posterity is so last year

A few hours after this dismal assessment of the new media community's permanent decampment to Facebook, posted about its plans for a Facebook scraper to address "the increasing importance of the art-related discourse that takes place" there. This exchange then occurred in the comments:

Randall Packer | Fri, May 30th, 2014 8:43 a.m.
Since Facebook is simply not designed for archival purposes, the larger question becomes, why not use a content management system such as WordPress for purposes of recording and indexing dialogue? It is also possible to integrate Facebook into WordPress comments, and I wonder if this might resolve the issue if Facebook needs to be used.
In sum: there are such powerful tools for discussion forums, but they are underutilized. I have seen Facebook used for serious online discussion, particularly in group pages, but it is horribly inadequate for this purpose.

Tom Moody | Fri, May 30th, 2014 9:20 a.m.
Or, it is horribly adequate if you want to vent to a few friends and not have a permanent searchable archive of your comments. (Assuming Facebook doesn't then blow another set of privacy seals, as it has been known to do.)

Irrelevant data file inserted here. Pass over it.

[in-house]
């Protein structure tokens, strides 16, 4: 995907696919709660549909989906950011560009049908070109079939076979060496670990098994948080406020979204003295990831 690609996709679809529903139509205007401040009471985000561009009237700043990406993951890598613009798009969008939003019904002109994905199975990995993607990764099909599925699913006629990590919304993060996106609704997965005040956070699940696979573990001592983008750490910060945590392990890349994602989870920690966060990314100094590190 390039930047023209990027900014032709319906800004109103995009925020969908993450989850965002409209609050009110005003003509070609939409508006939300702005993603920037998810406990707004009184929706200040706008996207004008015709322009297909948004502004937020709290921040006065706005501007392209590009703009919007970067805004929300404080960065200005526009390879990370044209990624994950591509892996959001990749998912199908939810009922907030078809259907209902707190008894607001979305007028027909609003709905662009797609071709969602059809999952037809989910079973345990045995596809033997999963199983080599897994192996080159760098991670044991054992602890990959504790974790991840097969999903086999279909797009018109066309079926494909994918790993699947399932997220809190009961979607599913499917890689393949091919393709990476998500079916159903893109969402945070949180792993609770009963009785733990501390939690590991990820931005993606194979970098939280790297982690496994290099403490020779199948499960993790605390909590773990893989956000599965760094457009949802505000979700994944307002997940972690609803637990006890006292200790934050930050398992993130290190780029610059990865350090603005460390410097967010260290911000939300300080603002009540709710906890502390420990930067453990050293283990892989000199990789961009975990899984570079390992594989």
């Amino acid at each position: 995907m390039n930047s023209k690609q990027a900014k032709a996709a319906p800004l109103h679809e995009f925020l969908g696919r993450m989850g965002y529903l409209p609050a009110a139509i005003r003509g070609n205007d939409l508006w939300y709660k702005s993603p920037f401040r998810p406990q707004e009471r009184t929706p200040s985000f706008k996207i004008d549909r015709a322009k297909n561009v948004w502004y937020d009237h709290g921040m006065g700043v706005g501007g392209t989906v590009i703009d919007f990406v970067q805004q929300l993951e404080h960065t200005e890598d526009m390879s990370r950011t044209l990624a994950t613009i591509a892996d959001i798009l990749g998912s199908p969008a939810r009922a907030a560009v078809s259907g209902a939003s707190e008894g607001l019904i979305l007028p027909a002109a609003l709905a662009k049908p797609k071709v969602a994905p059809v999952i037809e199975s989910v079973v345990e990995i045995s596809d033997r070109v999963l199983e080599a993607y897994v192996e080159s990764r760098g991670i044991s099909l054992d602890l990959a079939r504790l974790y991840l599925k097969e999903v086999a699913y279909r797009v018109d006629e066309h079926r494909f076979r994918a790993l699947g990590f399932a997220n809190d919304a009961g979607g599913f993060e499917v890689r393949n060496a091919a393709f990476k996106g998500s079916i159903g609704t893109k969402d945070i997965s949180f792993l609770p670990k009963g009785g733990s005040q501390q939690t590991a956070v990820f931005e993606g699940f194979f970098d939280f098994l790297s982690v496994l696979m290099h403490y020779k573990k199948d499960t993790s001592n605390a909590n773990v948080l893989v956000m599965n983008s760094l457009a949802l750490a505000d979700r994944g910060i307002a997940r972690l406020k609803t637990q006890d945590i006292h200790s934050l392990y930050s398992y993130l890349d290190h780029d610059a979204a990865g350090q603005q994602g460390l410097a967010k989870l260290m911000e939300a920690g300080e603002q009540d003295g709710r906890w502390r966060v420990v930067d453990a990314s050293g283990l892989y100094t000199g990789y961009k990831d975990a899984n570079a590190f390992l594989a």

The decision to move new media discussion, announcements, etc to Facebook has already happened. The larger question is what does the "public sphere" mean when so many people have elected to use a system of Byzantine complexity with complex code and constantly shifting rules and allegiances. Is Rhizome the public sphere, attempting to collect this material, or is Facebook, where the discussion is happening in real time?

Then later, on twitter, kelani nichole said a particular project taking place in Zuck-world should be screenshotted for "@tommoody and, you know for posterity's sake." Prompting the passive-aggressive reply-tweet that is the title of the present post. Artists are on Facebook, among other reasons, to avoid yours truly and the awesome burden of standing behind your words and ideas for all eternity.